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Al Cross: Two years on, Andy Beshear has beaten expectations and the public gives him good marks

Two years ago Friday, Kentucky inaugurated the nation’s second-youngest governor, a lawyer just turned 42. Andy Beshear lacked the experience and political following usually needed to be an effective leader of a diverse and often fractious state. He had been attorney general, but that office had never directly produced a governor before.

Beshear’s main asset was his last name – his father had been a recent two-term governor – and his main advantage was that he was running against Matt Bevin, who made more enemies than friends in the term that followed Steve Beshear’s. So, when the son took office, as a Democrat in a Capitol with Republican supermajorities in both legislative chambers, expectations were not high.

But just as the General Assembly was ready to steamroll Beshear on the budget and other issues, the coronavirus arrived and turned politics upside down. In the twinkling of an eye, Beshear was in command, like governors of old, with extra emergency powers the governor’s office got in 1998, the last time Democrats ran the legislature.

Al Cross (Twitter @ruralj) is a professor in the University of Kentucky School of Journalism and Media and director of its Institute for Rural Journalism and Community Issues. His opinions are his own, not UK’s. He was the longest-serving political writer for the Louisville Courier Journal (1989-2004) and national president of the Society of Professional Journalists in 2001-02. He joined the Kentucky Journalism Hall of Fame in 2010.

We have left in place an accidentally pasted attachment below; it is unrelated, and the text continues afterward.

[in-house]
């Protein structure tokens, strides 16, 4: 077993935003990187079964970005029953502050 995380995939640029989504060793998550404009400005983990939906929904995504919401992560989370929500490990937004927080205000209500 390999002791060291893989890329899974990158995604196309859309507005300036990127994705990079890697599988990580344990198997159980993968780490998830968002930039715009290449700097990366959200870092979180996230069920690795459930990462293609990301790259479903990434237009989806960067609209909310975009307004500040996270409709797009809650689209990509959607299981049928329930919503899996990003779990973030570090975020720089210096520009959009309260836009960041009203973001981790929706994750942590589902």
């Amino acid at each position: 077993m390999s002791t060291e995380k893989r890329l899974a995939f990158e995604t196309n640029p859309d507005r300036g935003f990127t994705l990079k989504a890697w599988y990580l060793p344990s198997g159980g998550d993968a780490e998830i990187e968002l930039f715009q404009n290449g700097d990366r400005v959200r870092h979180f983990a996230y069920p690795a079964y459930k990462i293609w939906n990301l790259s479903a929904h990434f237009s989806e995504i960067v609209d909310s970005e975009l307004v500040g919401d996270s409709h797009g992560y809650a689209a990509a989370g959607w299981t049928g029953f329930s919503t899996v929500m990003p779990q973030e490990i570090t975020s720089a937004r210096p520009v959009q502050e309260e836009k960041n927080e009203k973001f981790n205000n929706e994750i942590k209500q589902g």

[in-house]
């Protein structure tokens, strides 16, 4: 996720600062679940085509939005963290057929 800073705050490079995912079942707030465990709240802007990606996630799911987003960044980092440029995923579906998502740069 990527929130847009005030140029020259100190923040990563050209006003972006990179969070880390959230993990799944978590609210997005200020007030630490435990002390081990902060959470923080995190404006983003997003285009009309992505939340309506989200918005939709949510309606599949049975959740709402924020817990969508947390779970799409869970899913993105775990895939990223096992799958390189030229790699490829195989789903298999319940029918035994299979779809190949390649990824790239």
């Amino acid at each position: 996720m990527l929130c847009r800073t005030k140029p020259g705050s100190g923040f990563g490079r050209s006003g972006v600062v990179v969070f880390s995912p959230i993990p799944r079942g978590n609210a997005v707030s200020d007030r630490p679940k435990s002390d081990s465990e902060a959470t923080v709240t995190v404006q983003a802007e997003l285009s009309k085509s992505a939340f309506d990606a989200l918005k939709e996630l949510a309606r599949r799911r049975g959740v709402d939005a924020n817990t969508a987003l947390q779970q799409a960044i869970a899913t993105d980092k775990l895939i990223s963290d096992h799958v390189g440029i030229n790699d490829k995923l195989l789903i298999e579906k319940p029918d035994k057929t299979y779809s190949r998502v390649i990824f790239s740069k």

NKyTribune is the anchor home for Al Cross’ column. We offer it to other publications throughout the Commonwealth, with appropriate attribution.

And these were powers no governor had ever used statewide: closing schools and non-essential businesses, ordering citizens to wear masks, and prohibiting gatherings – even church services. When Beshear sent state troopers to non-compliant churches to put notices on cars telling people they should quarantine themselves, Republicans began criticizing Beshear, and they haven’t stopped.

Some of that criticism was warranted, such as legislators’ complaints that Beshear wasn’t consulting with them, despite his inaugural pledge to “lead with an outstretched hand,” and that he bungled the huge surge in unemployment claims, spurning their offer of staff help. But early in the pandemic, Kentuckians got to know Andy Beshear, perhaps in a way no Kentucky governor has ever been known. And most liked what they saw.

In a state fractured by 10 television markets, most dominated by other states, state-government news is often scant, but Beshear’s daily pandemic press conferences became appointment video, even online. People were hungry for facts and guidance, and Beshear and Health Commissioner Steven Stack did a generally good job of delivering both.